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  • Pat Newell
  • 03-03-2022

Narrator only has Sharpe's voice, & one other

I love Sharpe & have read/listened to all many times. This one is not his very best, but I have enjoyed it several times. I think the thing that is most disappointing is the narrator. I have always been amazed at Fredrick Davidson's ability to sound so completely different that I wasn't sure they were actually all the same person. This narrator only has 2 voices...Sharpe's and all the rest. Hope the new Audibles to come aren't this guy.

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  • SCar7
  • 01-02-2022

An excellent Sharpe novel. As good as always.

We're at the end of the war but Sharpe still has work to do. great story, told well. Great reading.

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  • Jussi Korhonen
  • 16-01-2022

Sharpe is back, but should he be?

Always nice to get a new Sharpe novel, but there isn't too much point to this story - except to get an ending to Sharpe's story, which might make this book worthwhile. If you've read the previous novels, you'll know Sharpe will end up in any battle of the war, very often in a way that suspends belief. This time there is no major historical battle, but he goes to Paris instead and looks at paintings. There is a battle later on, and it's a thrilling one, but it seems completely unnecessary.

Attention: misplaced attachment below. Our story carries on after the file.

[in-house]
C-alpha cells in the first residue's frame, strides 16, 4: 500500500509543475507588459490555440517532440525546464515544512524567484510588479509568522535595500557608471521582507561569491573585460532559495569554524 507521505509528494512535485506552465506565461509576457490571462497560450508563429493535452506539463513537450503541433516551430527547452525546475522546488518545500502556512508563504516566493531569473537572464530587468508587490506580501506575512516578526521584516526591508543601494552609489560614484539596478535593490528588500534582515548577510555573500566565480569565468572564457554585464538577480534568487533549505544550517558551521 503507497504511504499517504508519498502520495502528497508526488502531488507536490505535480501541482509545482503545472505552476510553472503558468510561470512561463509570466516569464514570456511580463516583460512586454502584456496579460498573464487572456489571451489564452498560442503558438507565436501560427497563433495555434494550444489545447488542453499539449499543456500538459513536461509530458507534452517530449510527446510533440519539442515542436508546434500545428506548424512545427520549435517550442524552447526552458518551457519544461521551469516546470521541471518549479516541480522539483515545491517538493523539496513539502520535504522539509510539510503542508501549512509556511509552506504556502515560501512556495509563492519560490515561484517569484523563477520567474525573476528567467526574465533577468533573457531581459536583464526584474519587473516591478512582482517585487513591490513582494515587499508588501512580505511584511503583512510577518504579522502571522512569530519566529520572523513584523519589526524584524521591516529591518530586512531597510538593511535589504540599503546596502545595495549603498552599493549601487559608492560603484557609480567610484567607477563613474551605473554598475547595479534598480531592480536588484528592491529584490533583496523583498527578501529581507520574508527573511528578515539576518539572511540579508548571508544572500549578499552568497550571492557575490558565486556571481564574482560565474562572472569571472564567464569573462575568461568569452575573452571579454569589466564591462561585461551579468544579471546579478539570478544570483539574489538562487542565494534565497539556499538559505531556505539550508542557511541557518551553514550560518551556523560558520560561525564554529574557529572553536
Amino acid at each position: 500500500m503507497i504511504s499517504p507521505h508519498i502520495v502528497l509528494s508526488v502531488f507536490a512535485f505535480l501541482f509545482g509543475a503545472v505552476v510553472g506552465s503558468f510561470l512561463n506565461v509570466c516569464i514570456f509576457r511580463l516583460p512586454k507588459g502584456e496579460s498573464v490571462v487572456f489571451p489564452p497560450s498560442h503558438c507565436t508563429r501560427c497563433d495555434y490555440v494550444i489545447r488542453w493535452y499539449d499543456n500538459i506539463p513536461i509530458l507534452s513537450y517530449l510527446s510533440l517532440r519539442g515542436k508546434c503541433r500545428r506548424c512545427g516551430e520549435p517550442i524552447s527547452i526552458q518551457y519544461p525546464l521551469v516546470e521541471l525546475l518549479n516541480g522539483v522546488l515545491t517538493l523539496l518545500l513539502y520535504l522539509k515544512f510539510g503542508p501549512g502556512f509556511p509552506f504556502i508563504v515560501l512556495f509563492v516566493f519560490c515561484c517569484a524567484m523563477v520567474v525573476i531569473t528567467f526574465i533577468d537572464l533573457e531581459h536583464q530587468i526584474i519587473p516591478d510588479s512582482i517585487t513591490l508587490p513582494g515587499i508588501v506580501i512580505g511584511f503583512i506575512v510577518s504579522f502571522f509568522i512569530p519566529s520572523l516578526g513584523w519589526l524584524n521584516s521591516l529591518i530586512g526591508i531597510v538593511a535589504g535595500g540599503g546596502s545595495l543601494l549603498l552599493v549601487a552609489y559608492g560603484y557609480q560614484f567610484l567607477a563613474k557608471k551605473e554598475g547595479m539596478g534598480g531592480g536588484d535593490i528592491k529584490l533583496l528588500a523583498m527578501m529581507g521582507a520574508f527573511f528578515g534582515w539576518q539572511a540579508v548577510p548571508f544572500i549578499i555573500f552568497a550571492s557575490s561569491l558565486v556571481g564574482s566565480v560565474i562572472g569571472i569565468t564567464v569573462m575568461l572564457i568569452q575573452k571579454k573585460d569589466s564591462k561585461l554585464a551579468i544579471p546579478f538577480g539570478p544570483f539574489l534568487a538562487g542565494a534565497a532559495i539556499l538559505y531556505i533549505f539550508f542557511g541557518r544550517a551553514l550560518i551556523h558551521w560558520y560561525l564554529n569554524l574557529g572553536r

The main issue was with the narration, or rather the dialogue. Rupert Farley's narrating voice is fine, but all the dialogue is awful - sometimes he does a terrible Sean Bean impression, sometimes he forgets to do that. Sometimes he whispers, and sometimes he shouts. I don't know how accurate Wellington's accent is, but if anyone sounded like that and tried to tell me what to do, I'd run fast in the opposite direction. All Irish accents are of the "to be sure, to be sure" -variety (although they are the least irritating of Farley's accents), and the French accents are particularly horrible and sound like cartoon villains (as if Officer Crabtree had a few too many bottles of wine at Cafe Renee). At one occasion Lucille sounds like a sneering madwoman, and in the next she whispers softly. It's sometimes difficult to understand who is speaking, because the accents are so inconsistent. In the final battle the narration is more fast-paced, so Farley largely forgets to do the accents, and suddenly it sounds fine.